42      See, by analogy, judgment in Raiffeisen-Waren-Zentrale Rhein-Main (C‑56/11, EU:C:2012:713, paragraphs 26 to 28), in which the Court held that it would be contrary to the objective of the Implementing Regulation, which seeks to safeguard the legitimate interests of the breeder and of the farmer in a balanced manner, to consider that there is no temporal limit on the obligation of the supplier of processing services to provide information.


43      As it forms part of the legal order of the European Union, the principle of legal certainty must be respected both by its institutions and by the Member States when they exercise the powers conferred on them by EU legislation. That principle requires, on the one hand, that rules of law must be clear and precise and, on the other, that their application must be foreseeable by those subject to them. It is to be observed all the more strictly in the case of rules liable to entail financial consequences, in order that those concerned may know precisely the obligations which such rules impose on them. See, inter alia, judgments in Schulin (C‑305/00, EU:C:2003:218, paragraph 58); ‘Goed Wonen’ (C‑376/02, EU:C:2005:251, paragraph 32), and Traum (C‑492/13, EU:C:2014:2267, paragraphs 27 to 29).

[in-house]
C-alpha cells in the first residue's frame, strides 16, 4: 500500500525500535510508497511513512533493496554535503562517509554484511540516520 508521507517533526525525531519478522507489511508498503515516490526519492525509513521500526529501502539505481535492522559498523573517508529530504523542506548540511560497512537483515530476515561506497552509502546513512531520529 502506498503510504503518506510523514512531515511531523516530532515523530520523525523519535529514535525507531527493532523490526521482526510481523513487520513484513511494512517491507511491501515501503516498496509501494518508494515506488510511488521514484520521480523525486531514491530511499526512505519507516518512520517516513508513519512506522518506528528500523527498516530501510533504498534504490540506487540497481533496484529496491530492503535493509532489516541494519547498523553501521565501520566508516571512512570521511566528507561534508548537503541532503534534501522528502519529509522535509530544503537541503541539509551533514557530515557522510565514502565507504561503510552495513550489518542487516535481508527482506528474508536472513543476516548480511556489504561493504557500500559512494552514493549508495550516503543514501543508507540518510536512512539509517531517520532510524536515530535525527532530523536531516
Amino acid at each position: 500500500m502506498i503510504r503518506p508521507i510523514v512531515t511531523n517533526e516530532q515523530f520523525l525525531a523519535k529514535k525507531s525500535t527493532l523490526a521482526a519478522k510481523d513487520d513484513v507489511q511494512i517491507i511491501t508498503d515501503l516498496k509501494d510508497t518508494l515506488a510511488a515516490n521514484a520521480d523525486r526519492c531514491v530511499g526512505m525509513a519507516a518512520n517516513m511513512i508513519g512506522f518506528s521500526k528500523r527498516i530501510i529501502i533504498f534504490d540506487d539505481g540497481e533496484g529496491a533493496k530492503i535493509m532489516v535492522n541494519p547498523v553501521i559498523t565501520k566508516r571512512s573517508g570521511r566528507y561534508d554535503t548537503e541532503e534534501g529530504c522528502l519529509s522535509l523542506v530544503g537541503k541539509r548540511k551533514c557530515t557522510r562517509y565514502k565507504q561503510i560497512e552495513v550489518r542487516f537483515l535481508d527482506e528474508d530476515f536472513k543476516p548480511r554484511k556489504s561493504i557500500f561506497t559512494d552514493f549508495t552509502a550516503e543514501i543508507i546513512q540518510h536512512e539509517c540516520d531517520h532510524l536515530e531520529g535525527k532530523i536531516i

44      As is stated in the fifth recital of the Implementing Regulation, Article 7 thereof, entitled ‘small farmers’, supplements the criteria defining this category of farmers who are expressly exempt from paying an equitable remuneration, which are laid down in the third indent of Article 14(3) of the Basic Regulation. Article 7(2) provides that land set aside ‘in the marketing year … in which the payment of the remuneration would be due’ is included in the areas to be taken into account in determining whether a farmer falls within that category, provided subsidies or compensatory payments are granted by the European Union or by the Member State concerned in respect of that set aside (my emphasis).